What Is The Best Source Of Dietary Calcium


Over the last two decades women have learned about the profound problems of osteoporosis and inadequate calcium intake. Unfortunately, for most people, it is too little, too late. This is because the need for increased calcium acquisition and storage begins very early in life – especially in the pre-adolescent years.

While many parents recall the admonitions to eat the four major food groups and to drink plenty of whole milk, these recommendations have fallen into disuse and disfavor for many legitimate reasons. However, in the US the decrease in children’s milk intake has created a serious shortfall in the amount of calcium that kids have an opportunity to obtain.

To maintain strong bones, the overall goal is to simply:

    • Eat or drink the recommended amount of calcium-containing food
    • Allow maximal absorption from the gut
    • Store as much calcium in the bone as one can
    • Prevent losses from the bone over the years

To attain the above goals, most children need to increase the amount of calcium they eat or drink on a daily basis to meet the daily-recommended requirements.

Recommended Calcium Intake for Children Ages 4 to 8

While there are no formal guidelines for prepubertal children, calcium requirements for children 4 to 8 years of age are estimated to be about 800 mg/day . This requirement is easily achieved by drinking three 8-oz glasses of milk per day, each containing 300 mg. Milk alternatives made from soy and rice are quite acceptable if they are vitamin and calcium fortified to match the nutritional content of milk.

For more reticent children, orange juice is an alternative, although it is less optimal as it contains neither the supplemental Vitamin D (a requirement for calcium absorption by the body) nor the protein and fat that milk does.

Unfortunately, this young age group also seems to retain less calcium in their bones than pubertal children do, which makes getting sufficient calcium intake critical.

Recommended Calcium Intake for Children Ages 9 to 18

Starting at age 9 the recommended adequate calcium intake increases to 1300 mg per day for the next 9 years. Unfortunately, a survey in 1994 by the US Department of Agriculture found that there is a serious deficiency in the amount of calcium most children are getting:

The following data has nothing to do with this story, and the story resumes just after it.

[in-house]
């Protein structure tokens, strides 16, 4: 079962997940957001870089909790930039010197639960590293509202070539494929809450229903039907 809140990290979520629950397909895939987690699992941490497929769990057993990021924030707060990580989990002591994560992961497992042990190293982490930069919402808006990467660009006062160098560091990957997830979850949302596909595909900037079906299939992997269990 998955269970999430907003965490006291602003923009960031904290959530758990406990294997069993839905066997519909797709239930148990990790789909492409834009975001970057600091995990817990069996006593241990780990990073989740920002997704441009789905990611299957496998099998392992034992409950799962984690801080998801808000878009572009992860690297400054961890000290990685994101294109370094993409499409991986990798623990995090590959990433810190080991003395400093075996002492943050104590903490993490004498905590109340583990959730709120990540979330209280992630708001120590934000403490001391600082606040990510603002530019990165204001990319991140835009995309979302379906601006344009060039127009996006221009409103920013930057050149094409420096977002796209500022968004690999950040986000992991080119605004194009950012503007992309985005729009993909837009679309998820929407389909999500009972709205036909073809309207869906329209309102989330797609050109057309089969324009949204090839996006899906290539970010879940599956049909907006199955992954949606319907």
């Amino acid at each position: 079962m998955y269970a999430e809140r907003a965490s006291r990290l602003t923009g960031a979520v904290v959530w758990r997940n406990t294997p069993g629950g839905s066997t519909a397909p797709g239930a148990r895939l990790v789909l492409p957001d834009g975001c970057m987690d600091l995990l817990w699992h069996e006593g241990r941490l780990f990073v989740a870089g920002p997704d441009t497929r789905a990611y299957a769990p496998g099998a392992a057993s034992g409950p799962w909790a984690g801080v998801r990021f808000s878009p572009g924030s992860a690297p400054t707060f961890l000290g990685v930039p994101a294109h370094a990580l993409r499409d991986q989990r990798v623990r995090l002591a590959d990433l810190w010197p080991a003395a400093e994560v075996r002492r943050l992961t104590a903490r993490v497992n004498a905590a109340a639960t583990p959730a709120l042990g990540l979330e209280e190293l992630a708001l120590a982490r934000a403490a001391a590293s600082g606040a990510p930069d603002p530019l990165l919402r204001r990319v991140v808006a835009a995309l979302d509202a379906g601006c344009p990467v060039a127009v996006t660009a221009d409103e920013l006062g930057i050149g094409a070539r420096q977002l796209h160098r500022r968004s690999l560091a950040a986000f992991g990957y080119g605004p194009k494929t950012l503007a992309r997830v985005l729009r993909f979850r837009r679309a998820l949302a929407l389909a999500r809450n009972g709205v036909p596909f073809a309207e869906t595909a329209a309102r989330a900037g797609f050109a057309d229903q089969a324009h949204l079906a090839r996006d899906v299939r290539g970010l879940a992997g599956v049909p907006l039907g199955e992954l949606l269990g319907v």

• Children ages 9 to 13 averaged less than 1000 mg per day, with girls getting a paltry 800.
  • In teens ages 14 to 18, daily intake of calcium in boys increased to just over 1000 mg per day, and for girls decreased to less than 700 mg per day.  According to this study, the vast majority of girls actually were taking in only a little more than half the recommended amount of calcium per day. While it may seem pointless to mention the gender differences, the importance is magnified by the long-term impact of calcium wasting and usage in girls as they mature and bear children.

What is the best source of dietary calcium       Given that calcium is better absorbed and stored during the pubertal years, one would prefer to take advantage of this efficiency and take in more calcium.

Instead, it appears that teens are not using this period in their lives to invest in their later health. The good news is that studies of bone mineral content, a reflection of density and calcium stores, revealed that even small increases in milk consumption can lead to significant improvement in bone mineral content.

Any dietary source of calcium will count toward the child’s daily intake, but low-fat milk is clearly the most efficient and readily available. Lactose-free milk, soy and rice drinks have recently become more easily obtainable and less expensive.

In addition to milk, there are a variety of foods that contain calcium and can help children get sufficient levels of calcium in their daily diet. Some examples include:

Dairy foodsMilk, yogurt, cheese
Leafy green vegetablesBroccoli, kale, spinach
Beans and peasTofu, peanuts, peas, black beans, baked beans
FishSalmon, sardines
MiscellaneousSesame seeds, blackstrap molasses, corn tortillas, almonds, brown sugar

Vitamin D is also necessary to allow the body to absorb the calcium. In the US, milk is fortified with Vitamin D, and a few other foods are sometimes also vitamin D-fortified (such as some types of cereal and bread). This vitamin occurs naturally in only a few foods, such as fatty fish (salmon, sardines) and egg yolks. In addition to dietary sources, sunlight can provide the body with Vitamin D as it is synthesized through the skin.

Importantly, recent research has pointed to phosphorus and carbonated beverages (which contain phosphoric acid) as having a negative impact on bone density. Theoretically, the equilibrium between phosphorus and calcium causes the latter to be replaced in bone by the former. While this has yet to be proven as a significant cause of calcium loss, milk is still considered the preferred drink when compared with carbonated drinks of any sort.

After puberty, bone growth ends but bone density increases until roughly age 30.1 Absorption and retention of calcium decreases while calcium losses increase, leaving a requirement that is estimated to be 1000 mg/day.2